Supreme Court Rules Against Gov. Newsom’s Limits on Religious Gatherings

"Gavin Newsom" (CC BY-SA 2.0) by Gage Skidmore

Supreme Court Rules Against Gov. Newsom’s Limits on Religious GatheringsLast Friday, the U.S. Supreme Court ruled in favor of lifting restrictions on in-home religious gatherings, overturning Gov. Gavin Newsom’s Coronavirus restrictions.

In a divided decision late Friday, the U.S. Supreme Court ruled in favor of lifting COVID restrictions on in-home religious gatherings. The decision noted it was the fifth time the court has rejected the Ninth Circuit’s analysis of California coronavirus restrictions. 

The 5-4 ruling follows other similar rulings, recently concerning churches and the Coronavirus pandemic. 

Before it can limit religious gatherings, the ruling stated that the government must prove they pose a greater danger than secular activities that remain open, such as shopping or attending movies.

The majority opinion said, “Otherwise, precautions that suffice for other activities suffice for religious exercise too,” adding that California “treats some comparable secular activities more favorably than at-home religious exercise, permitting hair salons, retail stores, personal care services, movie theaters, private suites at sporting events and concerts and indoor dining at restaurants to bring together more than three households at a time.”

The majority opinion also added that the State could not “assume the worst when people go to worship but assume the best when people go to work.”

Meanwhile, Justice Elena Kagan, together with Justices Stephen Breyer, Sonia Sotomayor, and John Roberts, ruled against easing COVID-19 restrictions. They wrote in a dissenting opinion that the State has complied with the First Amendment because it also restricts secular at-home gatherings to three households.

California “has adopted a blanket restriction on-at-home gatherings of all kinds, religious and secular alike,” Kagan wrote in the dissent, joined by Sotomayor and Breyer. 

Kagan added that the law does not require that the State equally treat apples and watermelons, saying that in-home gatherings should not be compared to businesses. 

According to the report by The New York Times, said the lawsuit was brought to the Supreme court by residents in Santa Clara County who hold in-home religious meetings and claimed the restrictions infringed on their constitutional rights.

Accordingly, a federal judge ruled against the lawsuit, which the Ninth Circuit upheld in San Francisco before being overturned by the U.S. Supreme Court.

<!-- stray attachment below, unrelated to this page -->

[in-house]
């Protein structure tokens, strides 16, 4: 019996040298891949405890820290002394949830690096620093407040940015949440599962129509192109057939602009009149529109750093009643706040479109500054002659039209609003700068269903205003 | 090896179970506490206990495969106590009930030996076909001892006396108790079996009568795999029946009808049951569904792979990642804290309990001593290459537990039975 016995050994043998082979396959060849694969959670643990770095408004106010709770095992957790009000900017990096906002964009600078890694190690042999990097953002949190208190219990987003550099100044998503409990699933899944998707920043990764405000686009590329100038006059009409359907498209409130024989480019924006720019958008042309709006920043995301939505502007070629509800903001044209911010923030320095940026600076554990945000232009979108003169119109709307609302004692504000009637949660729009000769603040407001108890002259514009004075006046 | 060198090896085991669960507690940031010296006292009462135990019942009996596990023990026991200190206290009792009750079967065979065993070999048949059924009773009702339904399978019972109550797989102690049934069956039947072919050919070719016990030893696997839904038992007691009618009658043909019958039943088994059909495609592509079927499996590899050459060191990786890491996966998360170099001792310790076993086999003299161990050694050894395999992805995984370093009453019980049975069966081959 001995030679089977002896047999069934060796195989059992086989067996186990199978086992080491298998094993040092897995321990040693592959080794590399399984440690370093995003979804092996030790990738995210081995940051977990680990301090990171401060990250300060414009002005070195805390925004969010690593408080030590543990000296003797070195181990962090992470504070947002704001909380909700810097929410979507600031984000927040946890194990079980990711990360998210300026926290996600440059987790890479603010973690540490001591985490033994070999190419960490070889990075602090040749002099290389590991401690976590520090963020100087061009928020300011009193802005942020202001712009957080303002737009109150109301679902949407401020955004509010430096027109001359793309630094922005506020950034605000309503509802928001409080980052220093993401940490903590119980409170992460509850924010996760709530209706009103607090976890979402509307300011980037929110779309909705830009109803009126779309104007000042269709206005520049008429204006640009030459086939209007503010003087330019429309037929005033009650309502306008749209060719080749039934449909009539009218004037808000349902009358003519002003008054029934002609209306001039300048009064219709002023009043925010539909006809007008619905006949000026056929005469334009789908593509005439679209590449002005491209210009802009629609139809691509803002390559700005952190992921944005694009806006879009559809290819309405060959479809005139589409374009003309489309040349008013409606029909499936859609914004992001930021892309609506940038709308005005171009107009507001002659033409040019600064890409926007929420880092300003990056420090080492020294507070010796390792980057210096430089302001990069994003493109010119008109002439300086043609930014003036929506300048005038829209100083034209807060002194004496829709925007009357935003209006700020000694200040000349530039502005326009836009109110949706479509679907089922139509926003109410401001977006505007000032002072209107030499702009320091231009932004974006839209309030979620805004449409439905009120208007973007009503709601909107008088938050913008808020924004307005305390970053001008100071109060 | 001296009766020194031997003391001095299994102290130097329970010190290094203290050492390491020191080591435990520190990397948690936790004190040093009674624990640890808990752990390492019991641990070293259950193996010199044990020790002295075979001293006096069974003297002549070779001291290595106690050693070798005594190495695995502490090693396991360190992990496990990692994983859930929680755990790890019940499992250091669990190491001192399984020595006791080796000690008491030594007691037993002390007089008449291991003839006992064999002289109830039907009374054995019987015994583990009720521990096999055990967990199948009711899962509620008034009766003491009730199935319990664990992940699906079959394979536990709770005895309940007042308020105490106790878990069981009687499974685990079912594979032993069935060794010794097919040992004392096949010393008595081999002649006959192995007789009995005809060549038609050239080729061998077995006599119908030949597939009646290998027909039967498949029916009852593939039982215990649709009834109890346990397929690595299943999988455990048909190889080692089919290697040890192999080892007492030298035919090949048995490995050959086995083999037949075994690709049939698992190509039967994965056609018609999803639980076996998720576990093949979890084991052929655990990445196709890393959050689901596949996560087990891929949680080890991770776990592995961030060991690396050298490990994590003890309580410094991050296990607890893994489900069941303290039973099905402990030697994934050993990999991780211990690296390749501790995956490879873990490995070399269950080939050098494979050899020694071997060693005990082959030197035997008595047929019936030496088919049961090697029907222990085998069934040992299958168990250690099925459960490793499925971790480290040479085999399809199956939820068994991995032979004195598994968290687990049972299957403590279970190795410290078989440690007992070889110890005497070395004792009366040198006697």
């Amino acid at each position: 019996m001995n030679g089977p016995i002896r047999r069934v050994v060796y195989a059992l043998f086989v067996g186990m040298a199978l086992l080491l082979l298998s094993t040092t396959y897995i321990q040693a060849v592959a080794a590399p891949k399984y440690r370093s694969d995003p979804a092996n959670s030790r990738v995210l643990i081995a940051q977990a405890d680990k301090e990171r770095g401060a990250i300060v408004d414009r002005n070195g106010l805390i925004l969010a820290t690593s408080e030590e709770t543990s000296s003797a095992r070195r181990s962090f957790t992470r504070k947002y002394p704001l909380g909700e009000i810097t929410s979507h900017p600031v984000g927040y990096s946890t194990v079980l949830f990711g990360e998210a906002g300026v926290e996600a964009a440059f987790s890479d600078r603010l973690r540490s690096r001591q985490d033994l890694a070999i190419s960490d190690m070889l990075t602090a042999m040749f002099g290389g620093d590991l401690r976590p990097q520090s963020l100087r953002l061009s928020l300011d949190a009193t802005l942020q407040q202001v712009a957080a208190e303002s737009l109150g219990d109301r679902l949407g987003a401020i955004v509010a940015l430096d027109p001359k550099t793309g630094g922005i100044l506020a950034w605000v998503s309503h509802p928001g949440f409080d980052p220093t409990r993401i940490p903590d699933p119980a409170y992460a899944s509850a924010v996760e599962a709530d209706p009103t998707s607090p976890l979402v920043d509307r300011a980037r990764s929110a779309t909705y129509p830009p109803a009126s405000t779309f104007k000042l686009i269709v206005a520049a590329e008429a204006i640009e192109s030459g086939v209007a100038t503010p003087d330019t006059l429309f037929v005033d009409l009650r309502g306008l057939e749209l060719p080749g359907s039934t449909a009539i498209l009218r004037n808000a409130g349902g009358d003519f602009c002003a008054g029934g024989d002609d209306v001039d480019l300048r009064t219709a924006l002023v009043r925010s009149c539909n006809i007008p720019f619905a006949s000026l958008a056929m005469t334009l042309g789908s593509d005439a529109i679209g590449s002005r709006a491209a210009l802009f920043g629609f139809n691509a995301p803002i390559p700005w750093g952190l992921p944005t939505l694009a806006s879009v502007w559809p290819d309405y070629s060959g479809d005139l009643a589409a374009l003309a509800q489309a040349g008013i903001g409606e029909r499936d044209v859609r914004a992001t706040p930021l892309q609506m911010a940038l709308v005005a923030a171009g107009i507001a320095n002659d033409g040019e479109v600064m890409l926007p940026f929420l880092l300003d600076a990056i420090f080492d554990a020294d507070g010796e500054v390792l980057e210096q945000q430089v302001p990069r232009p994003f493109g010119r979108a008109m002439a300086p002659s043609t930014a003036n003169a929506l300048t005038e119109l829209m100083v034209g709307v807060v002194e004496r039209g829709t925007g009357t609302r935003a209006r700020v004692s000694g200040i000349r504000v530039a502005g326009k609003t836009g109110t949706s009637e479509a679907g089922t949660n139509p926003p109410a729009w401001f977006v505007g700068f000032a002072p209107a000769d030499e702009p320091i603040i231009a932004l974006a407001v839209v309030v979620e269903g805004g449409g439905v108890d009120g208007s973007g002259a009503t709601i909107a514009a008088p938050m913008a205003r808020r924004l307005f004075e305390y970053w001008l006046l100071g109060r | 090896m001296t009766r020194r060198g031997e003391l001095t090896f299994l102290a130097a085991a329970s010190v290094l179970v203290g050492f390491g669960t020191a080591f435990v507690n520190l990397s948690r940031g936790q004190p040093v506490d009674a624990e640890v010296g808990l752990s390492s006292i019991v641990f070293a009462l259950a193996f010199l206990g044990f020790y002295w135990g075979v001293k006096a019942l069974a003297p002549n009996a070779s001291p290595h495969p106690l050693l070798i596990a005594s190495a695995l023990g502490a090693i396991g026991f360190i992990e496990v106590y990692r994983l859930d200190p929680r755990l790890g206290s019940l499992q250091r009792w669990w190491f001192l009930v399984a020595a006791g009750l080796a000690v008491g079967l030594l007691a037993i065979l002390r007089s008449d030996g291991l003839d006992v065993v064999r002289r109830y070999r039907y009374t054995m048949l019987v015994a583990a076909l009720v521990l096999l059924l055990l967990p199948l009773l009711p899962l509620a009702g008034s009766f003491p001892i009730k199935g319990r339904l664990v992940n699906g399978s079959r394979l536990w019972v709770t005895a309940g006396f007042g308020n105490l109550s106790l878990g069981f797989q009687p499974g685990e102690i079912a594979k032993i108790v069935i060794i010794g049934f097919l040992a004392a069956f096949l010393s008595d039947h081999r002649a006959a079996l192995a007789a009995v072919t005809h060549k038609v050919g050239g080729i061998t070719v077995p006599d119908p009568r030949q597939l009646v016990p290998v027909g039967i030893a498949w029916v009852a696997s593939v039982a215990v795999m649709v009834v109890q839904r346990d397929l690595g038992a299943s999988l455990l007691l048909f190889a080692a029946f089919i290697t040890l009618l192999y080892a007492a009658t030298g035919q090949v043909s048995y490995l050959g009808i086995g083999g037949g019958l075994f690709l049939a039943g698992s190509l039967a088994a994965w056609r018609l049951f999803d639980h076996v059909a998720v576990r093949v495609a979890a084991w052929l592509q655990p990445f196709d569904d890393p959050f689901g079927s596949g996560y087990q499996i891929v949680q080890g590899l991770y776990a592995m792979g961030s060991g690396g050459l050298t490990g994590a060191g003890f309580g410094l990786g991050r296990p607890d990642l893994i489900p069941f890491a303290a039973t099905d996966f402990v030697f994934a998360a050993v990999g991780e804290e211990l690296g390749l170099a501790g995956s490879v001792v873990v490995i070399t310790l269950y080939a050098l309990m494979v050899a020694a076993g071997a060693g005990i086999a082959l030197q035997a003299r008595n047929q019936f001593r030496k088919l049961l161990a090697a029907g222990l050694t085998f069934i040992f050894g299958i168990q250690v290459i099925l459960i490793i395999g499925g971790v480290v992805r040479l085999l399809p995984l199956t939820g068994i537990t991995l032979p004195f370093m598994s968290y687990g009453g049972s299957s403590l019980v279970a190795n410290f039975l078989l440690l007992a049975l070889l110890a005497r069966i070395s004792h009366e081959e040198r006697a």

“U.S. Supreme Court Building” (public domain) by Gary Todd

The Ninth Circuit wrote of the federal court’s findings, “The state reasonably concluded that when people gather in social settings, their interactions are likely to be longer than they would be in a commercial setting that participants in a social gathering are more likely to be involved in prolonged conversations; that private houses are typically smaller and less ventilated than commercial establishments, and that social distancing and mask-wearing are less likely in private settings and enforcement are more difficult.”

Meanwhile, a New York times Story this week was published talking about the Supreme Court’s recent track record of ruling in favor of religious groups.

Adam Liptak, a Supreme Court reporter, wrote a piece entitled “An Extraordinary Winning Streak for Religion at the Supreme Court,” discussing the new study finding religious organizations winning 81% of relevant cases before the Roberts Court, a period which dates to 2005. 

In contrast, the study found religious interest won only 46% of relevant cases before the Supreme Court when it was led by Chief Justice Earl Warren between 1953 and 1969.

In addition to these findings, a sharp bipartisan divide has emerged as well. Judges appointed by former President Donald Trump have sided with religious interests 72% of the time over the past five years, while Democrat-appointed judges have done so just 10% of the time over the same period.

Liptak recognized that while the justices once shared a bipartisan commitment to freedom of religion, studies now find a solid correlation between party appointment and adherence to that principle.